For me Murdoch it means more than that. It means that right is might after all. The Germans have shelled hospitals bombed open towns sunk neutral ships used poison gas and we won. Clean fighting, honest soldiering have won.
Now you know, and I know—and for that matter the filmmakers and educated audience members likely knew—that this doesn’t remotely describe British actions during the Great War, which included blockading the Central Powers into near starvation. (There is also little to no mention during these scenes of the French or American, who might be said to have played a role...)
But by now it should be clear that what is consciously being depicted is not British history but the best English understanding of itself. It is an idealized portrait. They seem to be saying that there is something true in this reflection, that would be made false by too much realism. (Incidentally, Kazuo Ishiguro has credited its depiction of Englishness as a major influence on The Remains of the Day.)
The idealization as one experiences it as a viewer of the film is subtler, however, than I am representing it here. In fact, the only explicit tribute to England’s charms is delivered by the German Kretschmarr-Shuldorff, who praises the countryside with its “gardens, the green lawns, the weedy rivers, and the trees.” It is a remarkably subtle move in a film that is nominally a statement of British nationalism and resolve, that it allows the viewer to see England through German eyes—which in the process humanizes the Germans who are the very enemy against which the British are supposed to be reminded to steel themselves by this film.
I don’t want to make too much of this, but art is always more than one thing. Form and tone matter as much as content, as with, say, Shostakovich’s irony. Or consider how Very Smart People love to point out that “Born in the USA” is in fact bitterly sarcastic…except Springsteen made a clear decision to release the full-band, major-key recording over the solo acoustic one. The performance cuts against the painful story told by the lyrics, such that the overall effect is one of wounded patriotism, not just outright bitterness or disgust (this is pretty directly emphasized in most live performances you’ll hear).
The point is that, as any postmodernist (or Straussian) can tell you: the text is not just the text. The didactic dialogues that bookend the film, explaining why Blimpishness must give way to cold-eyed realism, are not the heart of the story—indeed they are not to be found throughout most of the film’s running time. And, of course, Blimp himself, who is depicted as nothing less than wholly admirable, is not a Machiavellian who sells his soul for his patria. Perhaps even more than his love for three different women, his humanizing friendship (with a German no less) is instead the soul of the film.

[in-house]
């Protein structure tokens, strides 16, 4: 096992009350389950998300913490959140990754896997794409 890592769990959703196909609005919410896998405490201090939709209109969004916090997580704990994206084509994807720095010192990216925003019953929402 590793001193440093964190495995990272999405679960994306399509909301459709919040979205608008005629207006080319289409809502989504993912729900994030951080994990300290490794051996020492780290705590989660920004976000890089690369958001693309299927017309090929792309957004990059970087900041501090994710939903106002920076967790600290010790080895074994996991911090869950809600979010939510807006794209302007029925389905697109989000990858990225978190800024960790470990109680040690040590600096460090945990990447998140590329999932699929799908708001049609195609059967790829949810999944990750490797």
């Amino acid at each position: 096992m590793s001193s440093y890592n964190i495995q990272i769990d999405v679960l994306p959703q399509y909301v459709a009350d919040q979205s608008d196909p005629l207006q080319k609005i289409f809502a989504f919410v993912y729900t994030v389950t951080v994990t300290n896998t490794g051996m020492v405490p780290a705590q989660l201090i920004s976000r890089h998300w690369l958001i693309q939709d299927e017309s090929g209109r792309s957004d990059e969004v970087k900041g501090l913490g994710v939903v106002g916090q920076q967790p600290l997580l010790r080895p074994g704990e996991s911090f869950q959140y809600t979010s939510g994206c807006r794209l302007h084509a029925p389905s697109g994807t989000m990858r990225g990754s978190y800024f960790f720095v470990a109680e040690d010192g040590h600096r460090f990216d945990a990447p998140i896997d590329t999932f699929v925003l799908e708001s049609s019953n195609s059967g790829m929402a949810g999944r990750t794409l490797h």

I think that soul is most clearly reflected in the moment of reconciliation between the two friends. Blimp himself mostly remains off-screen for the sequence, as K-S in a single unbroken shot explains what has happened to his own country and indeed his own family throughout the 1930s to the unsympathetic diplomatic attachés who must authorize his entry into England. It is a spellbinding sequence, and one of the rare points in which the film addresses the Nazi threat directly. Yet his onscreen audience remains unmoved, and in desperation he appeals for a character reference from the friend whom he had rejected on their last meeting. If you have been paying any attention to the film at all by this point, you must know what’s coming—that Blimp will receive his old friend and forgive his past coldness—but the moment is so beautifully underplayed, and Anton Walbrook (a Jewish actor, incidentally, who is playing a German turning his back on his regime) is so plain and understated in his delivery, and Livesey’s reaction so warm and guileless that I defy anyone not to be bowled over emotionally when it comes.
Perhaps it’s my condition as an aging and sentimental man that I have never been able to get all the way through Colonel Blimp—and especially this scene—without breaking down. Funny and largehearted without being saccharine, a celebration of national character that is somehow purged of nationalist furies even in the height of warfare. If there’s still such a thing as humanism in our degraded modern age, it can be found in this remarkable film.
At the time of this writing, The Life and Death of Colonel Blimp is available for streaming on Criterion and Max.